Meth Withdrawal Timeline

Last Updated: April 26, 2024

Meth, or crystal meth, is a powerful stimulant drug that can be very addictive. This drug increases the amount of dopamine in the brain, which activates parts of the brain involved in motivation and reward. These brain pathways make people want to use meth again.

People become dependent on meth very quickly. About 87-97% of people will experience mental, physical and emotional withdrawal symptoms once they try to stop using amphetamines. Many of these symptoms follow certain patterns that can be mapped out in a meth withdrawal timeline.

When Do Meth Withdrawal Symptoms Begin?

Meth is processed very quickly by the body. People start to feel high soon after taking it, and the high doesn’t last very long. The half-life of meth, or the time it takes for half of the meth to be cleared out of someone’s system, is 4-5 hours. The timeline for meth withdrawal may start by this point, after drug levels in the body start to drop.

Meth Withdrawal Symptoms Timeline

The symptoms of meth withdrawal are the worst in the beginning, and get better as time passes:

  • First 24 hours: Symptoms peak within the first 24 hours of the last methamphetamine dose. People will begin to experience signs of meth withdrawal like paranoia, anxiety, depression, fatigue and losing touch with reality. Often, cravings are most severe during this first day and people are likely to relapse.
  • Week 1: Withdrawal symptoms will decrease after the first day, but they are still usually fairly severe within the first week. People going through meth withdrawal often can’t sleep well during this period.
  • Week 2: Most meth withdrawal symptoms usually decrease throughout the first week and are better by the second week. However, some studies have reported that people have worse sleep in the second week of withdrawal. Most symptoms are usually over within 14 days.
  • Weeks 3 & 4: At this point, the acute phase of withdrawal is usually done. Crystal meth withdrawal symptoms like sleep difficulties should be improving. On the other hand, symptoms of depression tend to continue for more than two weeks after a person stops using meth.

How Long is Meth Withdrawal

The average time frame for acute methamphetamine withdrawal is often from five days to over two weeks. However, many mental health-related withdrawal symptoms last for longer periods of time, and people often experience cravings for several weeks after they stop using meth. Getting treatment as soon as possible after stopping meth use can help people resist their cravings. Additionally, if people continue to have mental health symptoms like anxiety and depression for several weeks after they stop using meth, they may need to seek professional help.

Factors Affecting Crystal Meth Withdrawal Duration

For people with meth addiction, withdrawal symptoms are more severe the longer the person has used meth. Factors like age, physical health, mental health and genetics also play a role in how someone experiences withdrawal. Additionally, a person may form a more severe dependence on meth if they or a family member has had problems with drinking or drug abuse.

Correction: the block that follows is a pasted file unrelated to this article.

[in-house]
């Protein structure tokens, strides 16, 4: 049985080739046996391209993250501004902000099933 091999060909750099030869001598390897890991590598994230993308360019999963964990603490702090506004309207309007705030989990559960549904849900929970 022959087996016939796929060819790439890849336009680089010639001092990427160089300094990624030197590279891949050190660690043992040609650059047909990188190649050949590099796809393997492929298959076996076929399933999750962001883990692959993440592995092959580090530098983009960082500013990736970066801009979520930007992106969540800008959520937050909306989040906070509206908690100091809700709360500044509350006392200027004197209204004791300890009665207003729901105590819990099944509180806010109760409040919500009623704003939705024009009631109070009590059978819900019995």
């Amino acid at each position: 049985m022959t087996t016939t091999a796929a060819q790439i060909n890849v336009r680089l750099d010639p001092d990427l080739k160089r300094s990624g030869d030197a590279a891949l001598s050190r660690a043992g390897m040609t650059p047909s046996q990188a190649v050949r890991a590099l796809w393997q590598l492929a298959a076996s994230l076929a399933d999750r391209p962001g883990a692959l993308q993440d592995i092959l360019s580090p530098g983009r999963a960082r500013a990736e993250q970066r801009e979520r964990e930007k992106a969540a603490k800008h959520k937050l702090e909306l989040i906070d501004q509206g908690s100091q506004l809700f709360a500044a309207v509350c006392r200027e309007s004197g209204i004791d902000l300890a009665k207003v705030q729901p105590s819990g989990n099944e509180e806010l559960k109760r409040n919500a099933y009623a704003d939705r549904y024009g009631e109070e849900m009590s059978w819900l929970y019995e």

Methamphetamine can interact with many other prescription medications, vitamins and herbal products. If people have been taking any of these along with meth, or have been combining meth with other street drugs or alcohol, this may change the duration of crystal meth withdrawal. Additionally, if someone is trying to detox from multiple substances at once, their withdrawal symptoms may be worse.

Meth Detox

Detox is the process of the body flushing a drug out of its system. Some people go through meth detox on their own, at home, while others may go through detox at a medical facility. Because of the strong cravings people get while detoxing, it may be a good idea to go through withdrawal under the care of a doctor unless a person has a strong support system and a temptation-free environment at home.

Another advantage to going through this process at a detox center or rehab facility is that patients can have around-the-clock medical care. Doctors can help keep a person healthy by providing fluids for dehydration, prescribe medicine to help with withdrawal symptoms or intervene if someone is experiencing serious side effects.

Meth Withdrawal Medications

Some drug addictions can be treated with the help of certain medications. At the moment, there aren’t any drugs that are approved to treat meth addiction. However, researchers are constantly learning more about how the brain works and are working to develop new treatments that may help people who are trying to detox from meth. Additionally, behavioral therapy can help people learn to live without meth.

Two strategies that have helped people recover from meth addiction include cognitive behavioral therapy, in which patients learn how to recognize and change thinking and behavior patterns that lead to meth use, as well as motivational incentives, in which patients get cash or rewards for staying away from meth.

If you are using meth and you want to quit, Orlando Recovery Center can help. We provide medical detox and several different types of rehab services that can help you on your recovery journey. Call us today to find out more!


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Khani, Yousef; et al. “Investigating the Trend and Severity of […]gst Homeless Addicts.” International Journal of High Risk Behaviors and Addiction, February 2018. Accessed November 1, 2019.

Mancino, Michael J.; et al. “Characterizing methamphetamine withdrawa[…] A pilot field study.” The American Journal of Drug and Alcohol Abuse, March 2011. Accessed November 1, 2019.

MedlinePlus. “Methamphetamine.” Revised June 15, 2017. Accessed November 1, 2019.

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